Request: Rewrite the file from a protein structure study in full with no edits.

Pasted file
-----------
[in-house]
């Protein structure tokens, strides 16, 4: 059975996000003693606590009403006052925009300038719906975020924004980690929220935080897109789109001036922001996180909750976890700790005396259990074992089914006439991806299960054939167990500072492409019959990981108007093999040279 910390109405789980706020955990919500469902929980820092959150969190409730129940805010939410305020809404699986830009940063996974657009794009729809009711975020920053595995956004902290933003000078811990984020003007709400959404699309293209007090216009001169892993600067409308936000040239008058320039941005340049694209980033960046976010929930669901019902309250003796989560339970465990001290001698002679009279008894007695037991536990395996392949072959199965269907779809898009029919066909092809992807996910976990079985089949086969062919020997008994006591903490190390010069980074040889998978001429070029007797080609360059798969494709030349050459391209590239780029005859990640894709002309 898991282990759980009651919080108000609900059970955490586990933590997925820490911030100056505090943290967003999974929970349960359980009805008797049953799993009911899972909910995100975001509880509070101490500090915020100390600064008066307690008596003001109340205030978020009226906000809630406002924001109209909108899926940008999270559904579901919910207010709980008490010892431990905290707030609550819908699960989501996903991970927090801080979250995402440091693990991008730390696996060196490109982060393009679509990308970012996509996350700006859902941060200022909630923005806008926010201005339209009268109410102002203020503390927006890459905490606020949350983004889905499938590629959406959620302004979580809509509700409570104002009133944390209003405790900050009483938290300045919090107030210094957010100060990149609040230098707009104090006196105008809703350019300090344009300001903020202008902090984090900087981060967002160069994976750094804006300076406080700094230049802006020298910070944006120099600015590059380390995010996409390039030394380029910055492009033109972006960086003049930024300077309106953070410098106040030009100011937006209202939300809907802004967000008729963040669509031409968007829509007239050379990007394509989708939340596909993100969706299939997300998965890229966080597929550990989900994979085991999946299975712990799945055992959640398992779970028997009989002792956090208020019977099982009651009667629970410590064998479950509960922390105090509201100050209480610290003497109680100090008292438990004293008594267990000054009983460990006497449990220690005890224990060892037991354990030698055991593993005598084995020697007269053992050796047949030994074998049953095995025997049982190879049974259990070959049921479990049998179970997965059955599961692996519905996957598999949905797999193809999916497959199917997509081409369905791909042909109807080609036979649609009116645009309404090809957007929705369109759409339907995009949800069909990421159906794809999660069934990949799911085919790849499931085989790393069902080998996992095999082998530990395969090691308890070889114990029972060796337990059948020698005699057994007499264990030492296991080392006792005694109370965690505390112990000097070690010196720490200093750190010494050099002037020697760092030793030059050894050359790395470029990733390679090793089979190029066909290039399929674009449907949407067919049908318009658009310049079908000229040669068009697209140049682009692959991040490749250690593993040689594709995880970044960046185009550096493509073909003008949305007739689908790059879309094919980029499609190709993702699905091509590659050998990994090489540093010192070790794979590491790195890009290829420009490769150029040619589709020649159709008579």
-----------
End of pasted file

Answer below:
[in-house]
């Protein structure tokens, strides 16, 4: 059975996000003693606590009403006052925009300038719906975020924004980690929220935080897109789109001036922001996180909750976890700790005396259990074992089914006439991806299960054939167990500072492409019959990981108007093999040279 910390109405789980706020955990919500469902929980820092959150969190409730129940805010939410305020809404699986830009940063996974657009794009729809009711975020920053595995956004902290933003000078811990984020003007709400959404699309293209007090216009001169892993600067409308936000040239008058320039941005340049694209980033960046976010929930669901019902309250003796989560339970465990001290001698002679009279008894007695037991536990395996392949072959199965269907779809898009029919066909092809992807996910976990079985089949086969062919020997008994006591903490190390010069980074040889998978001429070029007797080609360059798969494709030349050459391209590239780029005859990640894709002309 898991282990759980009651919080108000609900059970955490586990933590997925820490911030100056505090943290967003999974929970349960359980009805008797049953799993009911899972909910995100975001509880509070101490500090915020100390600064008066307690008596003001109340205030978020009226906000809630406002924001109209909108899926940008999270559904579901919910207010709980008490010892431990905290707030609550819908699960989501996903991970927090801080979250995402440091693990991008730390696996060196490109982060393009679509990308970012996509996350700006859902941060200022909630923005806008926010201005339209009268109410102002203020503390927006890459905490606020949350983004889905499938590629959406959620302004979580809509509700409570104002009133944390209003405790900050009483938290300045919090107030210094957010100060990149609040230098707009104090006196105008809703350019300090344009300001903020202008902090984090900087981060967002160069994976750094804006300076406080700094230049802006020298910070944006120099600015590059380390995010996409390039030394380029910055492009033109972006960086003049930024300077309106953070410098106040030009100011937006209202939300809907802004967000008729963040669509031409968007829509007239050379990007394509989708939340596909993100969706299939997300998965890229966080597929550990989900994979085991999946299975712990799945055992959640398992779970028997009989002792956090208020019977099982009651009667629970410590064998479950509960922390105090509201100050209480610290003497109680100090008292438990004293008594267990000054009983460990006497449990220690005890224990060892037991354990030698055991593993005598084995020697007269053992050796047949030994074998049953095995025997049982190879049974259990070959049921479990049998179970997965059955599961692996519905996957598999949905797999193809999916497959199917997509081409369905791909042909109807080609036979649609009116645009309404090809957007929705369109759409339907995009949800069909990421159906794809999660069934990949799911085919790849499931085989790393069902080998996992095999082998530990395969090691308890070889114990029972060796337990059948020698005699057994007499264990030492296991080392006792005694109370965690505390112990000097070690010196720490200093750190010494050099002037020697760092030793030059050894050359790395470029990733390679090793089979190029066909290039399929674009449907949407067919049908318009658009310049079908000229040669068009697209140049682009692959991040490749250690593993040689594709995880970044960046185009550096493509073909003008949305007739689908790059879309094919980029499609190709993702699905091509590659050998990994090489540093010192070790794979590491790195890009290829420009490769150029040619589709020649159709008579």